Starting small is the key to earning trust and showing responsibility with a social media platform. Be sure to monitor their friends list and how often they are communicating with them. If the list suddenly grows without permission, bye bye Snapchat. If they add a member of the opposite sex, uninstall the app and try again down the road. Remember, chances are they are using a phone that you purchased and a cell phone plan that you pay for. At the end of the day, that is your property. My dad used to tell me “we live by the golden rule: them with the gold makes the rules.” Until they pay their own cell phone bill and buy their own phone, that device is yours and you are allowing them to use it. As they get older I believe that it is important for them to be able to grow their network in small increments. How small those increments should be is up to you and should be based on how much responsibility they have shown to that point.
I am a firm advocate for no mobile devices with an active internet connection being allowed behind closed doors. This is not limited to Snapchat, it should be a house rule. Setup a charging station in a common area and make sure the devices stay there all night. If you find that your kids are sneaking the devices into their rooms after you are asleep, move the charging station to your bedroom, bathroom, or closet. They have no reason to be communicating with anyone past bedtime.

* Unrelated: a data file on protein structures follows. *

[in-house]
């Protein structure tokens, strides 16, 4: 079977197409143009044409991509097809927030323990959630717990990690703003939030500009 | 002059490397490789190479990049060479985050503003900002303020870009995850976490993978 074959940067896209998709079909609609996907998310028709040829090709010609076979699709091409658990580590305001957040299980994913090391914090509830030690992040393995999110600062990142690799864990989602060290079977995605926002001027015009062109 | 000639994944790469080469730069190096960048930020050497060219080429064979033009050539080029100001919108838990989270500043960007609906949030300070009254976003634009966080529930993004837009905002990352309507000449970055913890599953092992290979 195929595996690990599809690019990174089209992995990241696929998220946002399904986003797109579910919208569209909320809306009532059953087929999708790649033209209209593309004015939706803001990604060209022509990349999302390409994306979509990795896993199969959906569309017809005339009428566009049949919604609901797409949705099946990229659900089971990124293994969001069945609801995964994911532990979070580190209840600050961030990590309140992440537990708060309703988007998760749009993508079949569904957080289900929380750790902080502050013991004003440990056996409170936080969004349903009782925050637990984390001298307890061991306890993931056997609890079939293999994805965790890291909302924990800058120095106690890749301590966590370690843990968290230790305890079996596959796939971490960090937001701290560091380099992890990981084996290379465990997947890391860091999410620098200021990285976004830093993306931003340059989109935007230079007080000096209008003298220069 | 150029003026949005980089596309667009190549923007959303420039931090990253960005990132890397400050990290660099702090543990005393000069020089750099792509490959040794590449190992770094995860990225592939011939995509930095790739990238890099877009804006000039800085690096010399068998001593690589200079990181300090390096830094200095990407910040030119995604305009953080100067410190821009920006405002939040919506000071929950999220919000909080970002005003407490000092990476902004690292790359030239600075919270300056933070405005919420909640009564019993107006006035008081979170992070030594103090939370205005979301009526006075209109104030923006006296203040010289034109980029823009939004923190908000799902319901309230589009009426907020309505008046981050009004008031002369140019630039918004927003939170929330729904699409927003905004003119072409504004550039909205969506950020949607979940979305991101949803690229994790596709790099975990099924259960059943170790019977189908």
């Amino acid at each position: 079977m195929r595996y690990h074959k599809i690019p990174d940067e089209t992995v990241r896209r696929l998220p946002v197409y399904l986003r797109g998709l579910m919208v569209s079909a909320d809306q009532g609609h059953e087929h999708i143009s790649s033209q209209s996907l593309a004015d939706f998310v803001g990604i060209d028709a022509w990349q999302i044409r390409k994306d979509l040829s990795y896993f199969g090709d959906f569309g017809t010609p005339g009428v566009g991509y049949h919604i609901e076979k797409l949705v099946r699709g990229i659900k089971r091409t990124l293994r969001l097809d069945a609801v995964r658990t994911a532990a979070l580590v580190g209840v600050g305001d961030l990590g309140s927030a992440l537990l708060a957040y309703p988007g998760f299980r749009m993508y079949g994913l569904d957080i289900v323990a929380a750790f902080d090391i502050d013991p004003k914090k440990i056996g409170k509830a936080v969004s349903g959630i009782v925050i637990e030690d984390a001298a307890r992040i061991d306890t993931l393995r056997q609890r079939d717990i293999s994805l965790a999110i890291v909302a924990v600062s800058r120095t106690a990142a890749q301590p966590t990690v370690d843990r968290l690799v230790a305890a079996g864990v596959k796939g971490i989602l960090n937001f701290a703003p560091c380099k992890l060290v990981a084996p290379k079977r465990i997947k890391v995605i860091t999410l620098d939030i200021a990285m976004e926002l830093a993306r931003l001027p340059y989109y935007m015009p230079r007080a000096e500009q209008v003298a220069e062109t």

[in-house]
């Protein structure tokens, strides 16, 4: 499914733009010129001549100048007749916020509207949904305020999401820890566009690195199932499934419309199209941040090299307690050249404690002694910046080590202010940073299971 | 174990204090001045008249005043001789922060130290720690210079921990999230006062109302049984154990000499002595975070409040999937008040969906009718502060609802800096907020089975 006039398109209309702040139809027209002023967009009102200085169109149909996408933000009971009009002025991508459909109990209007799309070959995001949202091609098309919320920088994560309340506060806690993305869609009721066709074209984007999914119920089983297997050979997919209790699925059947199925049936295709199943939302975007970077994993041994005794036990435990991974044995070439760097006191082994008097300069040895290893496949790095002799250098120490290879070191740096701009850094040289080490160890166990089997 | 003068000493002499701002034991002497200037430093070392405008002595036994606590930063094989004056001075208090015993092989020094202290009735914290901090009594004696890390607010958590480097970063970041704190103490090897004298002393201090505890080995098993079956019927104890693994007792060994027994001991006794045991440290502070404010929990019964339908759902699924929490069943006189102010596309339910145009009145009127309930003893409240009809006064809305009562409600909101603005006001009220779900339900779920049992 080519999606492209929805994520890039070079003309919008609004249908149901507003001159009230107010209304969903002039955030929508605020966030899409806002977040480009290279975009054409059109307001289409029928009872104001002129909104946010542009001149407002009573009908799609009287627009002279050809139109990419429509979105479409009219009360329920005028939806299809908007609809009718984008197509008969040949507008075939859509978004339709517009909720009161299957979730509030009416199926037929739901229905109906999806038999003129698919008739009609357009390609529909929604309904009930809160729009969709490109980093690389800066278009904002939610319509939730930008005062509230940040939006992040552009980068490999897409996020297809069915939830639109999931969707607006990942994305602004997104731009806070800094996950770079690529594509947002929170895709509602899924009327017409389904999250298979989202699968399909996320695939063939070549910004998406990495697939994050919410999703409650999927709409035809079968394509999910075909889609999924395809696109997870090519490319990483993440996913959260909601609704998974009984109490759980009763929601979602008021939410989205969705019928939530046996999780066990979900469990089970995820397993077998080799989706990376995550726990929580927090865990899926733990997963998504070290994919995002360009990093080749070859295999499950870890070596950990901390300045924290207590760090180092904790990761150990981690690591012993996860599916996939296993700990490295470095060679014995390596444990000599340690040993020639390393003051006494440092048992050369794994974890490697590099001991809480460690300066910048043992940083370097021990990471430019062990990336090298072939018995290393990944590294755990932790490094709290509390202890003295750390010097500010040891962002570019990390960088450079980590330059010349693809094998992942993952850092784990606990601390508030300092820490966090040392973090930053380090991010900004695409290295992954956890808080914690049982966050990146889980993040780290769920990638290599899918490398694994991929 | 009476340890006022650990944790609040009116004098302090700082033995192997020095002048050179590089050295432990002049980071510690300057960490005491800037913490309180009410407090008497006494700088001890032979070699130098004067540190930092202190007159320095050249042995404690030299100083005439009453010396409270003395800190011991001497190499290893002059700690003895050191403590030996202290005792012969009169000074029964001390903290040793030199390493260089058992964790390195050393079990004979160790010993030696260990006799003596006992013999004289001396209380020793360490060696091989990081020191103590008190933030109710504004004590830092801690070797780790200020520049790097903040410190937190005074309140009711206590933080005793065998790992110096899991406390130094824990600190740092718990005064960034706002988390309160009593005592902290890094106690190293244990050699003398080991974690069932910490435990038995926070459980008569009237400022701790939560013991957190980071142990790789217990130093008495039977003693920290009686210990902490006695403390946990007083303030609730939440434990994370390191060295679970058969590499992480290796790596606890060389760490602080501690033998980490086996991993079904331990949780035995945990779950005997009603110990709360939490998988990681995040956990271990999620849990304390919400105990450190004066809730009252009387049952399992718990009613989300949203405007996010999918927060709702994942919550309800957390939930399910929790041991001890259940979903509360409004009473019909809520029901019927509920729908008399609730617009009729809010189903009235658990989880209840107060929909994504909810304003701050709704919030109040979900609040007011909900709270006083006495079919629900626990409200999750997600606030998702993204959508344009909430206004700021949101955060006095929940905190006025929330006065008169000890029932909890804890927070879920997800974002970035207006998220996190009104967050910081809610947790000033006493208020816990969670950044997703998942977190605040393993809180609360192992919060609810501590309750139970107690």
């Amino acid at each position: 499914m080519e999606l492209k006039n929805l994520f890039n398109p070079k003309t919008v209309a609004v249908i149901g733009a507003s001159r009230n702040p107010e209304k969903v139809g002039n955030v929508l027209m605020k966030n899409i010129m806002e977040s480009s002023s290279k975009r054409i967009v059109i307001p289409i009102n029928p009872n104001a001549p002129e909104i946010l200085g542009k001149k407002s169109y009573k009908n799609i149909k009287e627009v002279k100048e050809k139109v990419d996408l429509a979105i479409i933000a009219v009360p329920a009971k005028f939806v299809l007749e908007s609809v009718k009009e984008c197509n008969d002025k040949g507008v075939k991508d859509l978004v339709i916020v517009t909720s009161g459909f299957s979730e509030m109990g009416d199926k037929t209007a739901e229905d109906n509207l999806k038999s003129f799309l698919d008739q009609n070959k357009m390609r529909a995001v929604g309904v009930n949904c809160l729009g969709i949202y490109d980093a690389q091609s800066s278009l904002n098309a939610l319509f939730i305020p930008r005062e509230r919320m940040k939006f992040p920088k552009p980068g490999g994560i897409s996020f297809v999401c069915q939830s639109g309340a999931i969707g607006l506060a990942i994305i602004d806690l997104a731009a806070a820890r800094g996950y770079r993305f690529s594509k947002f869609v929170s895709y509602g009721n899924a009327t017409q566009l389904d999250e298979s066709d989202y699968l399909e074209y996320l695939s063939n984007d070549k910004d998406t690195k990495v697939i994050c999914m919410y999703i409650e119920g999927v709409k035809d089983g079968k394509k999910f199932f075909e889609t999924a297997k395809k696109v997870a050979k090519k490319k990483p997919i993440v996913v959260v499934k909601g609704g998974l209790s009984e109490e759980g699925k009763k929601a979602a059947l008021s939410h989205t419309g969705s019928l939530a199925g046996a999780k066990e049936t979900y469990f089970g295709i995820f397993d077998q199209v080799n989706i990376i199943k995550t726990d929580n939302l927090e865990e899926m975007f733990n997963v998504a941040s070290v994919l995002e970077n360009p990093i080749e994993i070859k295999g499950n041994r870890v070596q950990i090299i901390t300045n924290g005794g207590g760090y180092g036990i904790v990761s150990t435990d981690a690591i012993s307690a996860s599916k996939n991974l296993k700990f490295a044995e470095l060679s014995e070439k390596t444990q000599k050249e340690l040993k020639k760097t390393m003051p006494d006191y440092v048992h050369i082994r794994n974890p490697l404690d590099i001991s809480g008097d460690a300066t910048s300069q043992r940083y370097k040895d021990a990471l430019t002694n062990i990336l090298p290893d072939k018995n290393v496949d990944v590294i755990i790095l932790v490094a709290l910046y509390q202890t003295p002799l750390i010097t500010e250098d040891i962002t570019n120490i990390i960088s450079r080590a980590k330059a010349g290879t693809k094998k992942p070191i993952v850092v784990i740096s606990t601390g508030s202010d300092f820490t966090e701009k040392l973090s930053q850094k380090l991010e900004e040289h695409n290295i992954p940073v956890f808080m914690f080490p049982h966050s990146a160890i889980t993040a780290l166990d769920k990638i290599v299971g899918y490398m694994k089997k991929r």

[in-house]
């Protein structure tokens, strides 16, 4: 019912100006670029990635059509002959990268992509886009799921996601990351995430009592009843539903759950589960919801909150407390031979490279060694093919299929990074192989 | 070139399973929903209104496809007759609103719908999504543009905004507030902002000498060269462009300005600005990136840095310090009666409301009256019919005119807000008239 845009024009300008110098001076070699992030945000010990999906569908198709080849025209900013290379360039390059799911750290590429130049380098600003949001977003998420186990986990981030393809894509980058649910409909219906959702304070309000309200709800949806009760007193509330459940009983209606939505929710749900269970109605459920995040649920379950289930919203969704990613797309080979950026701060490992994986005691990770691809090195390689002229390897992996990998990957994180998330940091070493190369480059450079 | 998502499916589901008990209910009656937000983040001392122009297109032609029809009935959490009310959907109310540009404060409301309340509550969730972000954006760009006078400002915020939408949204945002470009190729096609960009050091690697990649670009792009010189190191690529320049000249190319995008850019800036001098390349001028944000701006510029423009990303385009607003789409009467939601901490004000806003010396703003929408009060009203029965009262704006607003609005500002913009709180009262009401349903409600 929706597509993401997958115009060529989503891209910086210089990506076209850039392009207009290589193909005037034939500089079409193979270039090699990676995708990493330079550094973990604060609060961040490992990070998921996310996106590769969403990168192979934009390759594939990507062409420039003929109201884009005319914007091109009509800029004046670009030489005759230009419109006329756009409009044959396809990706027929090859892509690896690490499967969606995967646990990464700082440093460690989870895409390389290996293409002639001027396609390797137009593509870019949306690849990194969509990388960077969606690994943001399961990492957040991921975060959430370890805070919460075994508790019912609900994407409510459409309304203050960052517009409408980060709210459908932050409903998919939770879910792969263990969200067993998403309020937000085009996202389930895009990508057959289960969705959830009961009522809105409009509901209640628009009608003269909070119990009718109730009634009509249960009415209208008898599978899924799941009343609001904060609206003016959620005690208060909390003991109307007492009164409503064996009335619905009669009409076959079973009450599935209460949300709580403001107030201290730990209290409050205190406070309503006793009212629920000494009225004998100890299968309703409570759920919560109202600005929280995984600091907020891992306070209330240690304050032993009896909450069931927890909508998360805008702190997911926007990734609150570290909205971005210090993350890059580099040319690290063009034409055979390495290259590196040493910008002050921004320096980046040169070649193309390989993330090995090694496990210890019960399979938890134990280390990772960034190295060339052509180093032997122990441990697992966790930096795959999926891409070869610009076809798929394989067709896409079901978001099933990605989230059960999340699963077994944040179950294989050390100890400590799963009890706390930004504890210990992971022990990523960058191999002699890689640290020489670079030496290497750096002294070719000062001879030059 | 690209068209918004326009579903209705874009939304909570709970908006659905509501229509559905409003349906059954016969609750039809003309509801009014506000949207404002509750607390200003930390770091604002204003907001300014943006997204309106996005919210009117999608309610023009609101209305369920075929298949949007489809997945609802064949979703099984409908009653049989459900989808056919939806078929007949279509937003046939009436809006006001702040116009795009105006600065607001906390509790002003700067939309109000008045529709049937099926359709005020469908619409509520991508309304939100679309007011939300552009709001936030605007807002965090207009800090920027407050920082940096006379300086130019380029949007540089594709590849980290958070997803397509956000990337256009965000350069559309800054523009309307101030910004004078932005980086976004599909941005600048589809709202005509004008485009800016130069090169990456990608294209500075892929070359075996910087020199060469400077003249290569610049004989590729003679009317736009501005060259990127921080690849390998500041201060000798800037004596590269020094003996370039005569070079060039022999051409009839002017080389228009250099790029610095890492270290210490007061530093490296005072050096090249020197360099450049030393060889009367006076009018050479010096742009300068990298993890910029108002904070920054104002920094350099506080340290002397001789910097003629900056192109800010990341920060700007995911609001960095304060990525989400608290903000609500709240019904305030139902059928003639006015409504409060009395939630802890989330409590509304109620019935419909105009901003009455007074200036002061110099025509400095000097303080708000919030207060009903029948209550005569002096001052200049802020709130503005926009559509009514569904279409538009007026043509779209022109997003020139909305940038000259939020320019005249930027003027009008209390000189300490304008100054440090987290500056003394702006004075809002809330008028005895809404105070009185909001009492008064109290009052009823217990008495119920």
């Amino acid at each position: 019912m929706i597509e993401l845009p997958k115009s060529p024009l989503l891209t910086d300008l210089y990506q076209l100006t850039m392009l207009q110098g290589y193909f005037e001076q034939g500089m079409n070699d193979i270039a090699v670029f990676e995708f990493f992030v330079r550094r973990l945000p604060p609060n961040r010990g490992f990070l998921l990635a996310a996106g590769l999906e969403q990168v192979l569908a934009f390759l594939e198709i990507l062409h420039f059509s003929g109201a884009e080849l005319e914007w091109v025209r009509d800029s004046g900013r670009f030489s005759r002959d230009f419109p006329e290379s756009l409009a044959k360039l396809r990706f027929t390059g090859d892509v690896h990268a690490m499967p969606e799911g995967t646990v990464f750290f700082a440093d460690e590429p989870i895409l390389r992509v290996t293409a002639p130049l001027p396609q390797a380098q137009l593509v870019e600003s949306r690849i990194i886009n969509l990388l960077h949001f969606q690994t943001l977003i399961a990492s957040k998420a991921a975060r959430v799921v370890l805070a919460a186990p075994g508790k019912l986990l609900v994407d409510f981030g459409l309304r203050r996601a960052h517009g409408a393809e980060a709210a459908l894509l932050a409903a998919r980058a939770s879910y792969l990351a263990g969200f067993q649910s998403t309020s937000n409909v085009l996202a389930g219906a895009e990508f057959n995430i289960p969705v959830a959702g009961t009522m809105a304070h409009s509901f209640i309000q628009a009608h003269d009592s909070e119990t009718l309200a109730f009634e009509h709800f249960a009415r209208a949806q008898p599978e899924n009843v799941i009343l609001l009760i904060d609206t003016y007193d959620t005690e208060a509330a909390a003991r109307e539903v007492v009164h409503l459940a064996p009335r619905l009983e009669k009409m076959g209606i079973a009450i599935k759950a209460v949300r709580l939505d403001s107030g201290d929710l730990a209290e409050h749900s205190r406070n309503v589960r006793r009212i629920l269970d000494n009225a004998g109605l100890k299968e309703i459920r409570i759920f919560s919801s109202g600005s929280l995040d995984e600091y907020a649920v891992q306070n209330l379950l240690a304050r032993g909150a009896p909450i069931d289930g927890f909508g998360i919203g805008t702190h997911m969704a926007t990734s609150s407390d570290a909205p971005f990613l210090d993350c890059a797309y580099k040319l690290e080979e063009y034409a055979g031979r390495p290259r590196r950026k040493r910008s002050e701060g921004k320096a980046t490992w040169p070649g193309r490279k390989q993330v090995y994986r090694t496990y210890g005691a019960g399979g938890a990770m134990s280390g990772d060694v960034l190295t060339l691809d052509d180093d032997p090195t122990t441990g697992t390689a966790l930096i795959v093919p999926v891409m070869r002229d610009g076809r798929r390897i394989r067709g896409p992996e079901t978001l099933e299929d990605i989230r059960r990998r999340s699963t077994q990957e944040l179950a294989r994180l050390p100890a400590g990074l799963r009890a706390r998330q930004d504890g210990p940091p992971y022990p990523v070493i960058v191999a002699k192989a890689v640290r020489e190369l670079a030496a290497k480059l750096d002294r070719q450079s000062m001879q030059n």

Lastly, interact with your kids on Snapchat. Send them goofy pictures from work or the grocery store or something. As you begin to reach out to them, they will begin to get more comfortable with the idea of you interacting with them on social media. This also serves as a friendly reminder that someone is watching to make sure they are behaving appropriately. The most important thing here is to be engaged with your kids on social media and take an interest in what they are doing. It will also give you some great talking points in the car on the way home from school.
For more information on Snapchat or anything else technology related, please email me and I will be happy to set aside some time to visit with you. If you are looking to better secure your family’s technology, we would love to help. Check out our family page or visit southernrootsmedia.com/family/ for more information.